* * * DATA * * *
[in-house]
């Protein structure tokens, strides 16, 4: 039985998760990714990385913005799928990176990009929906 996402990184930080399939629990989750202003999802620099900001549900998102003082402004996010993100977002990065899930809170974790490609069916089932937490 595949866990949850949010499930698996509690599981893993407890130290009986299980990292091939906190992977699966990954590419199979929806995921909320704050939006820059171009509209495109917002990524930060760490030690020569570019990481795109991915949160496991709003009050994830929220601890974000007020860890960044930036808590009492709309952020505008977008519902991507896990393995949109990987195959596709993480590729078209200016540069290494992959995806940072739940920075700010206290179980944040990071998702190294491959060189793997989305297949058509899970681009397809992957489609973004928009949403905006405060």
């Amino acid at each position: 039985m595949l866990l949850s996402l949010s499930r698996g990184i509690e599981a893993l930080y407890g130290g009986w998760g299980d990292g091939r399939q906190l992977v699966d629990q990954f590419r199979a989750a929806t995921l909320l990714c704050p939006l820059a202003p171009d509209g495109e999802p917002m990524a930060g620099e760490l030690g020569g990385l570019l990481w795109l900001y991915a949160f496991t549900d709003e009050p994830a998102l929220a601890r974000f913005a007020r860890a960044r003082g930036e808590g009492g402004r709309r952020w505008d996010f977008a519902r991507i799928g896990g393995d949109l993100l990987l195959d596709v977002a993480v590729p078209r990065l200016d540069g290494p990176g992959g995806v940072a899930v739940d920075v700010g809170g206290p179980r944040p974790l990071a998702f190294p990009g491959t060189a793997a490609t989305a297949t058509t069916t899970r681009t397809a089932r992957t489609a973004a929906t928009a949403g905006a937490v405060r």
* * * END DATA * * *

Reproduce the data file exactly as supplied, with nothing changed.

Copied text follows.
[in-house]
């Protein structure tokens, strides 16, 4: 039985998760990714990385913005799928990176990009929906 996402990184930080399939629990989750202003999802620099900001549900998102003082402004996010993100977002990065899930809170974790490609069916089932937490 595949866990949850949010499930698996509690599981893993407890130290009986299980990292091939906190992977699966990954590419199979929806995921909320704050939006820059171009509209495109917002990524930060760490030690020569570019990481795109991915949160496991709003009050994830929220601890974000007020860890960044930036808590009492709309952020505008977008519902991507896990393995949109990987195959596709993480590729078209200016540069290494992959995806940072739940920075700010206290179980944040990071998702190294491959060189793997989305297949058509899970681009397809992957489609973004928009949403905006405060």
């Amino acid at each position: 039985m595949l866990l949850s996402l949010s499930r698996g990184i509690e599981a893993l930080y407890g130290g009986w998760g299980d990292g091939r399939q906190l992977v699966d629990q990954f590419r199979a989750a929806t995921l909320l990714c704050p939006l820059a202003p171009d509209g495109e999802p917002m990524a930060g620099e760490l030690g020569g990385l570019l990481w795109l900001y991915a949160f496991t549900d709003e009050p994830a998102l929220a601890r974000f913005a007020r860890a960044r003082g930036e808590g009492g402004r709309r952020w505008d996010f977008a519902r991507i799928g896990g393995d949109l993100l990987l195959d596709v977002a993480v590729p078209r990065l200016d540069g290494p990176g992959g995806v940072a899930v739940d920075v700010g809170g206290p179980r944040p974790l990071a998702f190294p990009g491959t060189a793997a490609t989305a297949t058509t069916t899970r681009t397809a089932r992957t489609a973004a929906t928009a949403g905006a937490v405060r």